Encouraged by a groundswell of support from local Republicans and Tea Party activists, Councilmember Dan Halloran is strongly considering a run against Representative Gary Ackerman.
The match-up of the freshman Republican, who has styled himself as an outspoken advocate for limited government, individual liberty and constitutionalism, against the 14-term Democrat described by Michael Barone as acerbic but humorous and a pungent speaker would be a marquee battle of contrasts.
Washington Republicans have reportedly encouraged Halloran to run. Ackerman, who shouted “Yes we did” during President Obama’s signing ceremony of the historic health reform bill, is viewed as potentially vulnerable due to his high profile support of the legislation.
Earlier this year, the Congressmember sent out a fundraising letter to Democrats to solicit donations for his re-election, citing the GOP’s capture of two City Council seats within his district and claiming Republicans had their sights set on him next.
The fact that much of Ackerman’s district is represented by Republicans in state and local office by State Senator Frank Padavan and Councilmembers Peter Koo and Halloran indicates that a Republican can win in the district which includes parts of northwest Nassau County too.
The district is strongly Democratic, with 55 percent of registered voters Democrats, 20 percent Republicans and 24 percent independents. However, that alone should not dissuade Halloran; after all, the Council seat he represents is 51 percent Democratic, and Koo’s district is around 60 percent Democratic. Halloran has demonstrated an ability to win over Democratic votes necessary for victory.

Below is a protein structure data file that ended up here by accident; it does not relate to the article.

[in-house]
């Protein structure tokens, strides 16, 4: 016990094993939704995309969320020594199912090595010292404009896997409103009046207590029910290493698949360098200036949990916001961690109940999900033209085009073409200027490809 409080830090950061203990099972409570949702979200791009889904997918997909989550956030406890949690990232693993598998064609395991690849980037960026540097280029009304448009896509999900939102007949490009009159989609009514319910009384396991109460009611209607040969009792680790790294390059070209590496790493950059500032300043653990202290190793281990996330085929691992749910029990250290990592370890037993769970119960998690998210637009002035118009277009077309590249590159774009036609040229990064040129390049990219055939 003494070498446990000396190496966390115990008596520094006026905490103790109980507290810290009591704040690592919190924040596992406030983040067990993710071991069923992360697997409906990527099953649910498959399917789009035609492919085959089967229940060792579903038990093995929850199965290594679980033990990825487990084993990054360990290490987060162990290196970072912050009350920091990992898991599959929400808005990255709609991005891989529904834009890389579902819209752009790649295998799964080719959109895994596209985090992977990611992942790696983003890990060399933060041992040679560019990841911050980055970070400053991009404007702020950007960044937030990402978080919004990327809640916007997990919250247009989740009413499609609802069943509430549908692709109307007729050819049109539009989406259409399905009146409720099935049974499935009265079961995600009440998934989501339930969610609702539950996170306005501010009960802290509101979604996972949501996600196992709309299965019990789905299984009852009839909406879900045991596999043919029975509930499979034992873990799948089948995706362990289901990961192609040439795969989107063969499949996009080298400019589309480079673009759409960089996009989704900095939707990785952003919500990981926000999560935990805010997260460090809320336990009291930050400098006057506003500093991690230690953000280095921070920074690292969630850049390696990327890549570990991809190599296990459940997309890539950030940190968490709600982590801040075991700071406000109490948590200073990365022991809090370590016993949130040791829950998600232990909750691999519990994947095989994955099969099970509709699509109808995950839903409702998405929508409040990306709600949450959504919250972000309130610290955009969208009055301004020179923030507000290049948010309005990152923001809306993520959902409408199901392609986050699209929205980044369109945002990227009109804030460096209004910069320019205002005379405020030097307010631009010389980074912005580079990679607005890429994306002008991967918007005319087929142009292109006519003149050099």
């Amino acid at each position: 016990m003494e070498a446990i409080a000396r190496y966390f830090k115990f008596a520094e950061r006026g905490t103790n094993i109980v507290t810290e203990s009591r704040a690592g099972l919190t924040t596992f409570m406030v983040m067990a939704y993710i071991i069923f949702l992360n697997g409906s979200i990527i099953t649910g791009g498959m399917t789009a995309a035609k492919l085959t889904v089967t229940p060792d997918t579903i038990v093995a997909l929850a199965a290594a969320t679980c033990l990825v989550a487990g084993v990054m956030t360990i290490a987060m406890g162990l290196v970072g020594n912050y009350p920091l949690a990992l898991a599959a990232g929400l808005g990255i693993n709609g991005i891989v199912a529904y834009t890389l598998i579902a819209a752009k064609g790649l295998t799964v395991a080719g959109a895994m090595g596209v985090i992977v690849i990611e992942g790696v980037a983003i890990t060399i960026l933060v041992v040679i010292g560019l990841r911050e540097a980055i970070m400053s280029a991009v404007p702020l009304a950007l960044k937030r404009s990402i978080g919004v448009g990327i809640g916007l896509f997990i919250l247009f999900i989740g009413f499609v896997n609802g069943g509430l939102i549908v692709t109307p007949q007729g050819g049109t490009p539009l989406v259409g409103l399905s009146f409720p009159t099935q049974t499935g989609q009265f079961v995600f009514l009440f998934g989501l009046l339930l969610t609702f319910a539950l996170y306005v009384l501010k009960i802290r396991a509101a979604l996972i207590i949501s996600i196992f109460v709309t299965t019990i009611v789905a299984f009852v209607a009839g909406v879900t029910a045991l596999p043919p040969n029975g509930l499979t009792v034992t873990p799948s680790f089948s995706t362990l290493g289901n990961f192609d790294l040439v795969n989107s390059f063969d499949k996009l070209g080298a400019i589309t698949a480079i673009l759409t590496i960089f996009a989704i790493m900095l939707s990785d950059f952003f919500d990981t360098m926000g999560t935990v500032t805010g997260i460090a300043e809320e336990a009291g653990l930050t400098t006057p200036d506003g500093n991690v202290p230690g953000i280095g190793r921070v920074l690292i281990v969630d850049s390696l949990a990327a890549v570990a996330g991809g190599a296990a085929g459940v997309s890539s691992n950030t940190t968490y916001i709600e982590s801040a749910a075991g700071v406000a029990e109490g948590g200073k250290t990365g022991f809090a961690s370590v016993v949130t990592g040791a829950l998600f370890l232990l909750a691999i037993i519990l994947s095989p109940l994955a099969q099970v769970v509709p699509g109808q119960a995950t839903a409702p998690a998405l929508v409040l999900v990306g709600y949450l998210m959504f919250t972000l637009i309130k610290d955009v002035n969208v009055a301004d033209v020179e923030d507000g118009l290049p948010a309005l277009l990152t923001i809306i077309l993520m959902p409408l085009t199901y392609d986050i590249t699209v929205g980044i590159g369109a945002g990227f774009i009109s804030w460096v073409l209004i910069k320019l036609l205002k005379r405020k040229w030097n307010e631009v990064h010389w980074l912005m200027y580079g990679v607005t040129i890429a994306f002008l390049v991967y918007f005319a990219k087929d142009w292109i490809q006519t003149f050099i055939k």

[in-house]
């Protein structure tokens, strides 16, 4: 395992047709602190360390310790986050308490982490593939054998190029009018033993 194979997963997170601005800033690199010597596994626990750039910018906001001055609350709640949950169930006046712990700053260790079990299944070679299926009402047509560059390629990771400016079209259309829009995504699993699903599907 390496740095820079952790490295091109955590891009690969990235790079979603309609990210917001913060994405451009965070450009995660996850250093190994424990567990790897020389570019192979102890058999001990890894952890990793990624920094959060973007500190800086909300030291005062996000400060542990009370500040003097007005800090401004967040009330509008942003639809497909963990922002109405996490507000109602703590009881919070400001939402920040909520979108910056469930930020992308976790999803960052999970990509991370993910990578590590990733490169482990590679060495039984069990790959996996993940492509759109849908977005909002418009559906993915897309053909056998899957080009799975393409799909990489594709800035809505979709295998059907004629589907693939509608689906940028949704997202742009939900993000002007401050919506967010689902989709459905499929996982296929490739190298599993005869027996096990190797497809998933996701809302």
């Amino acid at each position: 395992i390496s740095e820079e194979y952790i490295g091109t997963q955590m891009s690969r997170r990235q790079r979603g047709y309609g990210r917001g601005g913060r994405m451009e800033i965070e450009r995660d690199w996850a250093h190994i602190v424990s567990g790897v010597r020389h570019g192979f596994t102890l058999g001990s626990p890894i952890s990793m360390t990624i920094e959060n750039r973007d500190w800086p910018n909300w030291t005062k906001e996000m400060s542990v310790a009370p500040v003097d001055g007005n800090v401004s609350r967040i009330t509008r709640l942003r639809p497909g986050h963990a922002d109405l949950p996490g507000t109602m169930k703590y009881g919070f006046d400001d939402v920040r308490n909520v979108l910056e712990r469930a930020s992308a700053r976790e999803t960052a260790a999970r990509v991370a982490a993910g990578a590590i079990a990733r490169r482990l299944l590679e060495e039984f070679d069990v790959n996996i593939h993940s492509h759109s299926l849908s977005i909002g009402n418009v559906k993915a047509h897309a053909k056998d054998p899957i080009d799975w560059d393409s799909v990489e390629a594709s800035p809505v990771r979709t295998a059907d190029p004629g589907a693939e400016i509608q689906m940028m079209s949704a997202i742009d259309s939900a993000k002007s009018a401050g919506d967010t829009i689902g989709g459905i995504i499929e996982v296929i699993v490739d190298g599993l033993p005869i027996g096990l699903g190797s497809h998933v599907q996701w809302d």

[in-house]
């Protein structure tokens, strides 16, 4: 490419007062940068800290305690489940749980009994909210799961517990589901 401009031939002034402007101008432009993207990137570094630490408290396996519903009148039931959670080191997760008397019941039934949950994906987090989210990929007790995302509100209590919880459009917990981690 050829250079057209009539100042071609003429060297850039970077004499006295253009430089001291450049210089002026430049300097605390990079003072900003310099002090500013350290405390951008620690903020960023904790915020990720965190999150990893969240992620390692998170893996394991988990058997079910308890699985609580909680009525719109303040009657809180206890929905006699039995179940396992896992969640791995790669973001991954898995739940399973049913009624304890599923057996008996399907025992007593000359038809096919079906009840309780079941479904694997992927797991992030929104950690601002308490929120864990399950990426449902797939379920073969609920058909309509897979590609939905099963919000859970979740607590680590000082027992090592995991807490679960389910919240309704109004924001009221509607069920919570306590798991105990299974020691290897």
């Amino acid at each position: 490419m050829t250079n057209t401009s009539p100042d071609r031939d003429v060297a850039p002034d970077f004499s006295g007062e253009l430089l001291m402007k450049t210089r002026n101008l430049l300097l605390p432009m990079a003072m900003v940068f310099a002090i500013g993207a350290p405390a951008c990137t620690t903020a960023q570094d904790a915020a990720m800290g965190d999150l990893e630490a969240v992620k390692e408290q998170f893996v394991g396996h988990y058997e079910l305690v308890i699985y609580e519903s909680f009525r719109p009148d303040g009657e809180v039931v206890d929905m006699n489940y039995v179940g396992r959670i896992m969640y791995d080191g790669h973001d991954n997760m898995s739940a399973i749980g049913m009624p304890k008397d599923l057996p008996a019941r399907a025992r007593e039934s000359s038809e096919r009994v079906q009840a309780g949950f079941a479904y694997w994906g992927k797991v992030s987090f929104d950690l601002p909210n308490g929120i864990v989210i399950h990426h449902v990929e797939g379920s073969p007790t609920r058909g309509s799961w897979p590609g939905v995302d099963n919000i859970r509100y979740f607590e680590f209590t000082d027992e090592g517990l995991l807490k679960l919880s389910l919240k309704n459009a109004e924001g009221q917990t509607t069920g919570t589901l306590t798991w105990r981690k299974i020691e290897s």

Blowback against the President’s party, always a factor in midterm elections, might be especially great in Ackerman’s district.
Ackerman has increased his district profile and has over $1 million in his campaign war chest. But the Democratic Congressional Campaign Committee will be stretched to the max trying to defend their 40 most vulnerable seats to hold onto their House majority, meaning Ackerman will get less national support if he’s in a tough fight.
As an incumbent office-holder, Halloran has the benefit of name recognition and constituent services. He is a proven vote-getter in the district who would certainly give Ackerman a run for his money. Halloran will not have to give up his Council seat should he run for Congress, which means he has nothing to lose by running and can use his candidacy as a platform to bring attention to the issues he has so forcefully articulated.
Daniel Egers serves on the staff of Councilmember Dan Halloran and is executive director of the Queens County Republican Party and the views expressed in this column are his own.